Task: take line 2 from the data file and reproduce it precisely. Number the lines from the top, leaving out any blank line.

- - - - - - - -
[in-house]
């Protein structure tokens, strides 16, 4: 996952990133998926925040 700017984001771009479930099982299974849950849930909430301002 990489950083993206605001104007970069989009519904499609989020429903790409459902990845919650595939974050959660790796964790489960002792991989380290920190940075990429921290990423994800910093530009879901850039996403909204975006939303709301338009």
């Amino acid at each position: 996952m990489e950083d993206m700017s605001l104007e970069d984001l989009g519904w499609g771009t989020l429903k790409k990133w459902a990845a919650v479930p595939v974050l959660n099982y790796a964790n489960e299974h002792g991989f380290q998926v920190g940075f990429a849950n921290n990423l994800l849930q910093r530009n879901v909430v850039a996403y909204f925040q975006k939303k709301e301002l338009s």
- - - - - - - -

């Protein structure tokens, strides 16, 4: 996952990133998926925040 700017984001771009479930099982299974849950849930909430301002 990489950083993206605001104007970069989009519904499609989020429903790409459902990845919650595939974050959660790796964790489960002792991989380290920190940075990429921290990423994800910093530009879901850039996403909204975006939303709301338009």